Just the other day, at our Mastersball site, Amanda Scarborough, manning the Mastersblog, noted the combined ERAs of Matt Cain, Jered Weaver, David Price, R.A. Dickey, Stephen Strasburg, CC Sabathia and Cole Hamels was 6.89 after a week of play and a couple of starts each. "Surprise, surprise," a la Gomer Pyle, was Amanda's header on that piece.
The reality is I was working the San Francisco Giants and St. Louis Cardinals game Sunday, when after cruising for three innings, Cain ran into the buzz saw of seven straight hits, which wound up as nine fourth-inning runs, sending the Giants workhorse running to the showers in what seemed an untimely way.
The questions, though, are two-fold. As in first, does this mean pitching is going to be down this year since hurlers generally have the early season advantage over hitters?
Second, and equally important, should you own one of these guys -- not to mention Roy Halladay, Chris Tillman and Matt Harrison, as I do -- what should you do with them?
Well, the answer to question one has to be one of it might be a tough year for those pitchers, but alternatively strong performances from Matt Moore, Matt Harvey, J.A. Happ and yesterday even Ervin Santana should reassure a little that getting good steady pitching from anyone is often as ephemeral as getting good hitting from a seemingly steady producer.
But clearly from the above information, we can indeed deduce that good pitching has not gone south everywhere in baseball even if the universe of some of the guys considered the most steady is topsy-turvy.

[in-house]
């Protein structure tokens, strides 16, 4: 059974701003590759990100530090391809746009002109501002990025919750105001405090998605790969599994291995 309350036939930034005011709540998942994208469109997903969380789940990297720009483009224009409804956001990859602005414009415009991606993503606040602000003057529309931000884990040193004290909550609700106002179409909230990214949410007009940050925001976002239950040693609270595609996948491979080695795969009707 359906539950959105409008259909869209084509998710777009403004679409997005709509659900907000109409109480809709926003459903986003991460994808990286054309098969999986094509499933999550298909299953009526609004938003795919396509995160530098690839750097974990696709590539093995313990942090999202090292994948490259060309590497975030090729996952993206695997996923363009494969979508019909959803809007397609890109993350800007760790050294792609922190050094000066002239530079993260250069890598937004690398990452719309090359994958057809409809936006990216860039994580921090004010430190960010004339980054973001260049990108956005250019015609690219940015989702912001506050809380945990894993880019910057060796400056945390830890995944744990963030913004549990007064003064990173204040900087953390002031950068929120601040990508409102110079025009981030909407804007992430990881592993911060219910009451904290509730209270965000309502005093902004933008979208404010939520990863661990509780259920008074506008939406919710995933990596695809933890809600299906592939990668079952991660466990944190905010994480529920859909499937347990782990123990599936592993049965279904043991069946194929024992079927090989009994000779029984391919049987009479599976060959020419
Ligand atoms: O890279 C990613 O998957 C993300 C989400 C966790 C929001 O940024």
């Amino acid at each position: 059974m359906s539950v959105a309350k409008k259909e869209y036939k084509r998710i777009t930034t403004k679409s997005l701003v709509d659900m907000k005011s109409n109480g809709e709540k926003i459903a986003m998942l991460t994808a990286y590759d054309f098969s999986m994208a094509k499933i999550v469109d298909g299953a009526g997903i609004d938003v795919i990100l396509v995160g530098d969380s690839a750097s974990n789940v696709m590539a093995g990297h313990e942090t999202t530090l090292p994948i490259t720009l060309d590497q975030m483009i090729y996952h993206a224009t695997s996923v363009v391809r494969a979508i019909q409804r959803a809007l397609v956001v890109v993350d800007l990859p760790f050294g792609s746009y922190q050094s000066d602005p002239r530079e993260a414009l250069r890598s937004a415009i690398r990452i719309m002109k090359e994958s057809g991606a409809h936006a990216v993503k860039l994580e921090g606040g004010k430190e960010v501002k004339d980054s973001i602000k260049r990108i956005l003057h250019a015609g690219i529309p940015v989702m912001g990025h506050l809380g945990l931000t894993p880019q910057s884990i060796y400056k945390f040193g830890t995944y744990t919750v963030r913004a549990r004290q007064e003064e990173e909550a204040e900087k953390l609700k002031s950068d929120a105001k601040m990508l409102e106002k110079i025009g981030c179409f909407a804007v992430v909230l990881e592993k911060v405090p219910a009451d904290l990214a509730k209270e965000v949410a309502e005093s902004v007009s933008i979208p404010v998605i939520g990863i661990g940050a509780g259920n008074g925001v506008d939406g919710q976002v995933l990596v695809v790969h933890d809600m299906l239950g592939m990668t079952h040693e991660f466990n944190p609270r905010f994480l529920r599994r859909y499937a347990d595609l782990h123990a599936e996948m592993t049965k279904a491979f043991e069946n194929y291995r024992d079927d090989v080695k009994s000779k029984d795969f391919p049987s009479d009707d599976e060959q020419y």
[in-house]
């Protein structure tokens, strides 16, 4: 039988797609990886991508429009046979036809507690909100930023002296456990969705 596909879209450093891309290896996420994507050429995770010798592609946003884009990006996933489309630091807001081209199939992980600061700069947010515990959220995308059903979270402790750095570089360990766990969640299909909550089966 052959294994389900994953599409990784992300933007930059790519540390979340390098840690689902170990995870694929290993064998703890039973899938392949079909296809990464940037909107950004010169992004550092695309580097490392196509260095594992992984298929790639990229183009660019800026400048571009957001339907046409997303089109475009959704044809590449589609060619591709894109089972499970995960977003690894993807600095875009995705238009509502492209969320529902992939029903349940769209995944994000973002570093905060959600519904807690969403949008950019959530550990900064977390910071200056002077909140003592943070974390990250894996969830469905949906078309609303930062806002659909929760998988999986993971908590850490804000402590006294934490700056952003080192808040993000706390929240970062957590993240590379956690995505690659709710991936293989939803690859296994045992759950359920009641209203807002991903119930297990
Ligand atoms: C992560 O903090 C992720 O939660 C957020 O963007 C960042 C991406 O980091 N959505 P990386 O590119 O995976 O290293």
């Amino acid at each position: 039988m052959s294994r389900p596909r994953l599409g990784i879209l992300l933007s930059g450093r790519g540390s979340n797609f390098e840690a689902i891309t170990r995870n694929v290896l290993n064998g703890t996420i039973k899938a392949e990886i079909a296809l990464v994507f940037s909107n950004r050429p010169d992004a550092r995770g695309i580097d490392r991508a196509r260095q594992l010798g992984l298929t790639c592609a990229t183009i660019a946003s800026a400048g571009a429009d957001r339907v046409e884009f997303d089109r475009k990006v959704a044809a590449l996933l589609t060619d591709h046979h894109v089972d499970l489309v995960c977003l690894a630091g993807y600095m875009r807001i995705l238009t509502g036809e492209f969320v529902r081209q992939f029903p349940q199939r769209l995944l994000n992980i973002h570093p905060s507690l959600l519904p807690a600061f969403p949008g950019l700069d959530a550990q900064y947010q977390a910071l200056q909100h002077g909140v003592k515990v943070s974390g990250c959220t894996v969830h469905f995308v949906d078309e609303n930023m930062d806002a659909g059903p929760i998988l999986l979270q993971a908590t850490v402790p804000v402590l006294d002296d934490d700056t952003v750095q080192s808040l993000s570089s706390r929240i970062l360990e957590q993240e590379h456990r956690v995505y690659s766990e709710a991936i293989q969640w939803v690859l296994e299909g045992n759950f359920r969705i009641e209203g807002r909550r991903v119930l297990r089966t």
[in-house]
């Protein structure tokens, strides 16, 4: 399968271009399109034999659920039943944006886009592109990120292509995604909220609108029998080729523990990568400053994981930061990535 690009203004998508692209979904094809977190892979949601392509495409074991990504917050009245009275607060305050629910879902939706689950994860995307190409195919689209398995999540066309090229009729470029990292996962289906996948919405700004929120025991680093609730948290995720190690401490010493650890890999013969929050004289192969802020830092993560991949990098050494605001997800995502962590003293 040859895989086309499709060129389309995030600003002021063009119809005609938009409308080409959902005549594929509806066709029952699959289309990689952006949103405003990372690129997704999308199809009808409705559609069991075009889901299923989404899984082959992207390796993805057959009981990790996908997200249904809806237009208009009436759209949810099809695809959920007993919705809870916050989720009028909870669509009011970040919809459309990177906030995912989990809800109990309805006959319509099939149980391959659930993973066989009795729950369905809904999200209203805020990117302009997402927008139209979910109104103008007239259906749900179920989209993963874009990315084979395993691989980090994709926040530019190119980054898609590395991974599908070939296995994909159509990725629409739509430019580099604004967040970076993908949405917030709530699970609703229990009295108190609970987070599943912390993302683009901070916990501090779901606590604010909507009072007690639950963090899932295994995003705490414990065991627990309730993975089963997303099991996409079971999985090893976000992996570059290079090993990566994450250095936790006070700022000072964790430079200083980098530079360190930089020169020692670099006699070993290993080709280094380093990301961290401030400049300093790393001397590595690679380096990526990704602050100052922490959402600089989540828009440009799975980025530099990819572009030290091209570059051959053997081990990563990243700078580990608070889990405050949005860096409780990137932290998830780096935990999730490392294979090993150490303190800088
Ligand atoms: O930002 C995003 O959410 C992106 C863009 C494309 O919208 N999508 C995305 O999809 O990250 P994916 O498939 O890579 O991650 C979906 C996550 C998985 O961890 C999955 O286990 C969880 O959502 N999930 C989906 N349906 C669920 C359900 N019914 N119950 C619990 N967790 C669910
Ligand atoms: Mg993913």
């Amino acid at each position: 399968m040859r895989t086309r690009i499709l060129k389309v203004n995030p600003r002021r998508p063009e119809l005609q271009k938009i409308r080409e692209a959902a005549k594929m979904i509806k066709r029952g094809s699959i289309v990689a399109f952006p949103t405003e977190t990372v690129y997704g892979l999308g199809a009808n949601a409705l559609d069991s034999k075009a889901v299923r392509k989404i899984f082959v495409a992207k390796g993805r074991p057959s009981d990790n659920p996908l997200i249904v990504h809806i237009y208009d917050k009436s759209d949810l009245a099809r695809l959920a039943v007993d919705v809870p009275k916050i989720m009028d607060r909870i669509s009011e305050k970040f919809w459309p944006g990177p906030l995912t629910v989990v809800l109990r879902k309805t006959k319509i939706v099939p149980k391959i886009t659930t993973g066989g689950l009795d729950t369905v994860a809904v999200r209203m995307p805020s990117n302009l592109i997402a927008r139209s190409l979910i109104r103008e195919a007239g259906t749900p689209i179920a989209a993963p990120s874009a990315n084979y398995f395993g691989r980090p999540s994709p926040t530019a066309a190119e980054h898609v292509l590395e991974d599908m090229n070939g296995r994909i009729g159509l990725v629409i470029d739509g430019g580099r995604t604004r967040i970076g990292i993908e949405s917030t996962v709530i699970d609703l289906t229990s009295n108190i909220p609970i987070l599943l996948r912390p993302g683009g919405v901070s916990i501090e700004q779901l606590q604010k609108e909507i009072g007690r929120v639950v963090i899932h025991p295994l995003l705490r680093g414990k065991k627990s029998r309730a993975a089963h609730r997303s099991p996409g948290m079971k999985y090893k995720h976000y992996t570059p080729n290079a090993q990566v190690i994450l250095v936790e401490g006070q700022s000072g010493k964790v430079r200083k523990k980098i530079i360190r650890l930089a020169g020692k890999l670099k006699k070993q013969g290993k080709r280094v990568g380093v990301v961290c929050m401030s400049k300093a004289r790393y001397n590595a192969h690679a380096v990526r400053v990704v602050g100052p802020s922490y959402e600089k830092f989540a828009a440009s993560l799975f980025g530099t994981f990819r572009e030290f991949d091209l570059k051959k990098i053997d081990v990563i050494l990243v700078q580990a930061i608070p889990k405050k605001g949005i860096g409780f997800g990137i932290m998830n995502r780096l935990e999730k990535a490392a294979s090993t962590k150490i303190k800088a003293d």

More challenging is the question of what to do should you own an exploding arm.
For now, I would suggest nothing.
As in suck it up, for just as your team ERA is not likely to remain at 5.84, neither is your team batting average likely to remain .417.
Baseball, due to its incredibly long complement of games, offers probably the most reliable baseline of statistics of any sport, let along much of anything else worth measuring statistically.
And while, for example, Halladay did get clobbered over his first 3 1/3 innings, allowing nine base runners and five runs, he did strike out nine. Meaning only one hitter who made an out did not whiff prior to the Doc getting the hook.
Similarly, though Sabathia looked to be having major trouble with his velocity and stuff during his first start of the year, on Sunday he put it together in quieting the Tigers down as the Bombers beat Justin Verlander.
In fact, if you look at Sabathia's career, you can note the big lefty was 3-0 with a 4.58 ERA last April. He was 3-1, 3.12 for April 2010 but then 1-2, 5.15 over May, and finally, 1-2, 4.73 in the first month of 2009.
Meaning the early months have traditionally been up-and-down for Sabathia as often as not.
The reality is, a week into the season, you picked the players you picked because you had reason to believe they would deliver over the course of 162 games, not six starts -- or in the case of pitchers, maybe two.
So, while it is tough to swallow the lumpy stats a terrible start hands us, over the course of the first month or so that is indeed the best course.
Mind you, if you have enough bench strength to rest a Halladay or Tillman, replacing them with a seemingly more reliable arm while you wait for them to get it together, that is acceptable, but even then be wary.
Streaming pitchers is a delicate path, and often you can wind up flip-flopping hurlers much more to the overall detriment of your team and numbers than to their advantage.
However, the real advice is to take a deep breath and remember there are still 156 games to go.
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Lawr Michaels has been a player in the fantasy baseball industry since he began writing for John Benson in 1993. He has written for STATS, Inc, was the first fantasy columnist for CBS Sportsline, and has appeared in numerous journals and on websites. In 1996, he founded CREATiVESPORTS, a staple for serious fantasy players, which he merged into Mastersball in 2010.
Over the years, Lawr has participated in a wide variety of playing formats and won numerous titles, including AL Tout Wars crowns in 2001 and 2009. Along with his Mastersball duties, Lawr works for MLB.com as a statistician.